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The Rise and Decline of General Laws of Capitalism

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  • Daron Acemoglu
  • James A. Robinson

Abstract

Thomas Piketty's (2013) book, Capital in the 21st Century , follows in the tradition of the great classical economists, like Marx and Ricardo, in formulating general laws of capitalism to diagnose and predict the dynamics of inequality. We argue that general economic laws are unhelpful as a guide to understanding the past or predicting the future because they ignore the central role of political and economic institutions, as well as the endogenous evolution of technology, in shaping the distribution of resources in society. We use regression evidence to show that the main economic force emphasized in Piketty's book, the gap between the interest rate and the growth rate, does not appear to explain historical patterns of inequality (especially, the share of income accruing to the upper tail of the distribution). We then use the histories of inequality of South Africa and Sweden to illustrate that inequality dynamics cannot be understood without embedding economic factors in the context of economic and political institutions, and also that the focus on the share of top incomes can give a misleading characterization of the true nature of inequality.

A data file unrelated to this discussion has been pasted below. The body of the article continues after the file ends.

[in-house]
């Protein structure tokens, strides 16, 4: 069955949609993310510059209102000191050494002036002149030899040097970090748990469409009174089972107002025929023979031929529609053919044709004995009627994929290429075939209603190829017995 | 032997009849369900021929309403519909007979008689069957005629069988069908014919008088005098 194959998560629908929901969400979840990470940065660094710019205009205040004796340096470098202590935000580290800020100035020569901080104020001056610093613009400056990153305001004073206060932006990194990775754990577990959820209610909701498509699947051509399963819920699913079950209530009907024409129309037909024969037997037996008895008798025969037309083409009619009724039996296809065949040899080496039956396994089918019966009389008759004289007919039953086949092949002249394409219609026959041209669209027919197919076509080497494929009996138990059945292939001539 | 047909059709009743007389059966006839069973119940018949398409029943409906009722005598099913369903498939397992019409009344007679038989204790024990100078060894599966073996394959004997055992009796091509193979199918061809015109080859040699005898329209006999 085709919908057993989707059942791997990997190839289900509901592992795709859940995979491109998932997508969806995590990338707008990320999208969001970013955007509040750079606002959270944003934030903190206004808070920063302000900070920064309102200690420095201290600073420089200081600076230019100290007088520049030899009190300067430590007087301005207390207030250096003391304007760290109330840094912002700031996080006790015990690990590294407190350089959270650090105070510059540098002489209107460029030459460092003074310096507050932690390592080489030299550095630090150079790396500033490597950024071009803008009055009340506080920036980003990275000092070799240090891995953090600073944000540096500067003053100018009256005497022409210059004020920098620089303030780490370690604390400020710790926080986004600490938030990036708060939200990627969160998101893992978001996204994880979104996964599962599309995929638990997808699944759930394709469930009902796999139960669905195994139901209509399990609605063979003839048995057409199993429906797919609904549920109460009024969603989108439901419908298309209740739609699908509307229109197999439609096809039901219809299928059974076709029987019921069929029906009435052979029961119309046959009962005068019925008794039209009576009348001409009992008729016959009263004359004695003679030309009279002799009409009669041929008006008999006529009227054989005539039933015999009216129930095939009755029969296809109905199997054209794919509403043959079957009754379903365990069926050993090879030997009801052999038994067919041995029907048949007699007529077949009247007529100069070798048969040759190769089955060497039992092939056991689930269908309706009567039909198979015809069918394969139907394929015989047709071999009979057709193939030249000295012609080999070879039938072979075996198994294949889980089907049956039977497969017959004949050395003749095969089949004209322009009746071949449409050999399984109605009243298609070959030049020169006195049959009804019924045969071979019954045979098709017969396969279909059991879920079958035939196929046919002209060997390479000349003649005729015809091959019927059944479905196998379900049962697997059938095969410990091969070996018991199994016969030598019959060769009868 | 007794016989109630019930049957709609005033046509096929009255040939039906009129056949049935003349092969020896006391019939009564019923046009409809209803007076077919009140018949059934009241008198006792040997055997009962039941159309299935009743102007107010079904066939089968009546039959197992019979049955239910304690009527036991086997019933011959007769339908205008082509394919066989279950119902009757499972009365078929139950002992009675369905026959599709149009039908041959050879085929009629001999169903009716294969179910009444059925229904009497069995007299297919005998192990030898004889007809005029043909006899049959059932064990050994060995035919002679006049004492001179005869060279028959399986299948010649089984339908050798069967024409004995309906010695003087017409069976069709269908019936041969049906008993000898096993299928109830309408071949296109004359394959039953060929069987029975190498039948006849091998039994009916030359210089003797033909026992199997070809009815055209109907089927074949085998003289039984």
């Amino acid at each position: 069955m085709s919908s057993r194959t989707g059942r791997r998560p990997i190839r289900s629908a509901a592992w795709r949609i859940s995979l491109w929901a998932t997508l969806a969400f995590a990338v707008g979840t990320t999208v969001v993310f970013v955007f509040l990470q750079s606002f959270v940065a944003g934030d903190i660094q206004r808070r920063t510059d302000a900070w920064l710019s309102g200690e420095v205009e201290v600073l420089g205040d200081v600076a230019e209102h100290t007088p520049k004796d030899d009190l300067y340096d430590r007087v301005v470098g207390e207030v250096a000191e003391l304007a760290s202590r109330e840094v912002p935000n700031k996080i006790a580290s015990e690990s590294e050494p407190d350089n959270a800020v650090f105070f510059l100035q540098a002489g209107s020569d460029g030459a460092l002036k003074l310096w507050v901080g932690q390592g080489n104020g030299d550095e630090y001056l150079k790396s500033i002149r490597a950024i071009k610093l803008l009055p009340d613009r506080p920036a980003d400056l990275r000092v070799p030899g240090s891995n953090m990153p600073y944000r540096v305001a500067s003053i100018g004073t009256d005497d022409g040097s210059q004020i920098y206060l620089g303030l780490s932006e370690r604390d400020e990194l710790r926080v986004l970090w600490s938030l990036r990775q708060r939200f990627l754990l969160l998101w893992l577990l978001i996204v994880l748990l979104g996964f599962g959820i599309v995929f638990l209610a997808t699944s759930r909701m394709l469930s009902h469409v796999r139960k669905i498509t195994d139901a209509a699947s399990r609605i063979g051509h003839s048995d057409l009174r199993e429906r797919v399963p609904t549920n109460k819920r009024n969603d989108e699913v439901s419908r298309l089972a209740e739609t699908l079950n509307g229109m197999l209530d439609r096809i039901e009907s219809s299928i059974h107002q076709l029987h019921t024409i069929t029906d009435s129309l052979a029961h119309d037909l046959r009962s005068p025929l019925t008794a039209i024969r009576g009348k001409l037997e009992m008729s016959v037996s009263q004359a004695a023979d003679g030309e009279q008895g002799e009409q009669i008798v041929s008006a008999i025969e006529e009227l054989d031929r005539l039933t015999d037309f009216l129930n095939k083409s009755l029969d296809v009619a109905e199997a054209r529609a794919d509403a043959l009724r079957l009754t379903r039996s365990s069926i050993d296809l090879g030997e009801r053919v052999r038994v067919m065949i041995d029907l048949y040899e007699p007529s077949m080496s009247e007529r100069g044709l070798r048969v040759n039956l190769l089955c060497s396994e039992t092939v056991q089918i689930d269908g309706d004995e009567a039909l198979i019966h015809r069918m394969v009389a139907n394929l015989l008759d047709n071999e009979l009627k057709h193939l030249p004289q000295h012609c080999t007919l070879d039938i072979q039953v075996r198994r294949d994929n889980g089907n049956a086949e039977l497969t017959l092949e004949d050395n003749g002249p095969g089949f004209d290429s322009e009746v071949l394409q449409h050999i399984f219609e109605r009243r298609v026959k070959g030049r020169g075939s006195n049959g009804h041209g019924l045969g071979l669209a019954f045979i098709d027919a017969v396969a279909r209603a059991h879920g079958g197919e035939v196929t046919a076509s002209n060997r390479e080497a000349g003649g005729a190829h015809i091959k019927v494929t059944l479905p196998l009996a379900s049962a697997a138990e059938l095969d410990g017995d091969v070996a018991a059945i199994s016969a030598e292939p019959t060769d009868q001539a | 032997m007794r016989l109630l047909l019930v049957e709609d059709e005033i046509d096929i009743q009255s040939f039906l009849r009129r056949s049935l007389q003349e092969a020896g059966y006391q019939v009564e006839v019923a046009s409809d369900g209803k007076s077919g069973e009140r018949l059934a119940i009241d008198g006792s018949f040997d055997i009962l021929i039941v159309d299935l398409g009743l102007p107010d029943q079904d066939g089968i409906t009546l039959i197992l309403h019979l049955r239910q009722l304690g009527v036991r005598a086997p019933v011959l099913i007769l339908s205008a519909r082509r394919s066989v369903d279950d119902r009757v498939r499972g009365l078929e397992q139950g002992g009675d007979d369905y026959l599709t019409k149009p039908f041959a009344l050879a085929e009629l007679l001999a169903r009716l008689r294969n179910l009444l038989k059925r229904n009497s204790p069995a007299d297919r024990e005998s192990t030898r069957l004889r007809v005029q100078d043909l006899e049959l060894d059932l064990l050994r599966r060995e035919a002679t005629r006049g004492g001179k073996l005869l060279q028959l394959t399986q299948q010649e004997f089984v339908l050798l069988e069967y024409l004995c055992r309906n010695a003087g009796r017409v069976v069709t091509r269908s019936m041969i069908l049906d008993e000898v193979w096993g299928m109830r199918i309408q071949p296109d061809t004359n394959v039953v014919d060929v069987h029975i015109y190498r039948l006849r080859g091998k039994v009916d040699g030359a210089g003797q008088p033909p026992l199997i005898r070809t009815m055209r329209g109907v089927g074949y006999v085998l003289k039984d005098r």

Suggested Citation

  • Daron Acemoglu & James A. Robinson, 2015. "The Rise and Decline of General Laws of Capitalism," Journal of Economic Perspectives, American Economic Association, vol. 29(1), pages 3-28, Winter.
  • Handle: RePEc:aea:jecper:v:29:y:2015:i:1:p:3-28
    Note: DOI: 10.1257/jep.29.1.3
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    JEL classification:

    • B51 - Schools of Economic Thought and Methodology - - Current Heterodox Approaches - - - Socialist; Marxian; Sraffian
    • D31 - Microeconomics - - Distribution - - - Personal Income and Wealth Distribution
    • D63 - Microeconomics - - Welfare Economics - - - Equity, Justice, Inequality, and Other Normative Criteria and Measurement
    • D72 - Microeconomics - - Analysis of Collective Decision-Making - - - Political Processes: Rent-seeking, Lobbying, Elections, Legislatures, and Voting Behavior
    • O25 - Economic Development, Innovation, Technological Change, and Growth - - Development Planning and Policy - - - Industrial Policy
    • O43 - Economic Development, Innovation, Technological Change, and Growth - - Economic Growth and Aggregate Productivity - - - Institutions and Growth
    • P16 - Economic Systems - - Capitalist Systems - - - Political Economy of Capitalism

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